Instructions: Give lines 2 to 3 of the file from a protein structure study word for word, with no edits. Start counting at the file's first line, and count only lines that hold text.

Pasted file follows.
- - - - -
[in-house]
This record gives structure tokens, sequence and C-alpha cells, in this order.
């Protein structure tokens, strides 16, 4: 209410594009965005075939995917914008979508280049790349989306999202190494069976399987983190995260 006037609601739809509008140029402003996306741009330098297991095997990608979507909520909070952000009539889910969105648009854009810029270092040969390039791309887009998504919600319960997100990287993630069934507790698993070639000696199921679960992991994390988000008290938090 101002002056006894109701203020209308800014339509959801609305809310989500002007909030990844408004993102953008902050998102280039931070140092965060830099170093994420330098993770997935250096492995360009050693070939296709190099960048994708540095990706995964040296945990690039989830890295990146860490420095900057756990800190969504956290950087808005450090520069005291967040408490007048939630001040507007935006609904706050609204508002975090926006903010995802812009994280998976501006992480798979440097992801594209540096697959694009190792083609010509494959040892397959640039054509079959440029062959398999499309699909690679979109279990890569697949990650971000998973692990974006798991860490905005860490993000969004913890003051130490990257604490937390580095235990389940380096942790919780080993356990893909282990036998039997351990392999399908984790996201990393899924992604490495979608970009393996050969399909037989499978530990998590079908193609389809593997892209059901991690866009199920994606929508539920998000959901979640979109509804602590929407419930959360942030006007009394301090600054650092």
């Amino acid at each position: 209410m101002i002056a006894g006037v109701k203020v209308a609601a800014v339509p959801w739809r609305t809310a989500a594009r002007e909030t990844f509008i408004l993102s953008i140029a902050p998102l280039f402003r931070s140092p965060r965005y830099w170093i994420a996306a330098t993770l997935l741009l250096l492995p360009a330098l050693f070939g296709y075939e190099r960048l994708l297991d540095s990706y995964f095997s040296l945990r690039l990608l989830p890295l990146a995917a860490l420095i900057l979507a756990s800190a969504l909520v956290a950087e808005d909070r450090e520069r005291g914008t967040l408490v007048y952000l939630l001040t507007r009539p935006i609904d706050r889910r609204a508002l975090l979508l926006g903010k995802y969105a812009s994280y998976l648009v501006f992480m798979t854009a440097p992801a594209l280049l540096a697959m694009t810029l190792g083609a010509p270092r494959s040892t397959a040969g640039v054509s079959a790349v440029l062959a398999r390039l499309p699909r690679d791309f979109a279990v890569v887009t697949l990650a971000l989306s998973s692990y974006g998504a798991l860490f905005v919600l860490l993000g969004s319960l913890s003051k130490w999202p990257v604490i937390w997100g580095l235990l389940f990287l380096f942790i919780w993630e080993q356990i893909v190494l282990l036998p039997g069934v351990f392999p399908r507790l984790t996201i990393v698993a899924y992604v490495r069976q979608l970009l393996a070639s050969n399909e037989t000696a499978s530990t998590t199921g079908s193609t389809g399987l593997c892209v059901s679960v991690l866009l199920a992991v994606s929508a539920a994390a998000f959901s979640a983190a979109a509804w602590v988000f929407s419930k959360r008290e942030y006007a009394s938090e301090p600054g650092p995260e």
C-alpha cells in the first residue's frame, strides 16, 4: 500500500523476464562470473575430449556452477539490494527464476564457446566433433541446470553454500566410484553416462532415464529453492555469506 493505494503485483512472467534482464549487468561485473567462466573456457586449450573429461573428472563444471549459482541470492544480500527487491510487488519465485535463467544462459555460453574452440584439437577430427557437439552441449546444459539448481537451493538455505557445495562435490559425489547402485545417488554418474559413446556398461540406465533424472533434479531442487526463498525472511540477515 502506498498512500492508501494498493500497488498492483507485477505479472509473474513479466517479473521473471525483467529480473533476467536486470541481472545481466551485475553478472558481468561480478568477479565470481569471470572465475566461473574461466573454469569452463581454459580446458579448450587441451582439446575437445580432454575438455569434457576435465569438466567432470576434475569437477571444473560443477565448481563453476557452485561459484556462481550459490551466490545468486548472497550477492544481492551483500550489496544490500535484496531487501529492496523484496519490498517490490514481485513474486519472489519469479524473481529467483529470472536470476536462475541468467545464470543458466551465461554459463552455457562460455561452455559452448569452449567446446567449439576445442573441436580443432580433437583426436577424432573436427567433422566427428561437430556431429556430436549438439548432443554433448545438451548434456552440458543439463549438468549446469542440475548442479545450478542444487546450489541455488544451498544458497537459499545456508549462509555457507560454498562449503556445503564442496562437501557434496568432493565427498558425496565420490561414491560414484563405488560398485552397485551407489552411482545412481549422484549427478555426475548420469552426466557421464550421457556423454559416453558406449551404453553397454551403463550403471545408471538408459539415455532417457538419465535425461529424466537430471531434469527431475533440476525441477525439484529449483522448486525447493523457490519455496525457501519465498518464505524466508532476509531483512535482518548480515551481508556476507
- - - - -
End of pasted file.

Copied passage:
This record gives structure tokens, sequence and C-alpha cells, in this order.
């Protein structure tokens, strides 16, 4: 209410594009965005075939995917914008979508280049790349989306999202190494069976399987983190995260 006037609601739809509008140029402003996306741009330098297991095997990608979507909520909070952000009539889910969105648009854009810029270092040969390039791309887009998504919600319960997100990287993630069934507790698993070639000696199921679960992991994390988000008290938090 101002002056006894109701203020209308800014339509959801609305809310989500002007909030990844408004993102953008902050998102280039931070140092965060830099170093994420330098993770997935250096492995360009050693070939296709190099960048994708540095990706995964040296945990690039989830890295990146860490420095900057756990800190969504956290950087808005450090520069005291967040408490007048939630001040507007935006609904706050609204508002975090926006903010995802812009994280998976501006992480798979440097992801594209540096697959694009190792083609010509494959040892397959640039054509079959440029062959398999499309699909690679979109279990890569697949990650971000998973692990974006798991860490905005860490993000969004913890003051130490990257604490937390580095235990389940380096942790919780080993356990893909282990036998039997351990392999399908984790996201990393899924992604490495979608970009393996050969399909037989499978530990998590079908193609389809593997892209059901991690866009199920994606929508539920998000959901979640979109509804602590929407419930959360942030006007009394301090600054650092």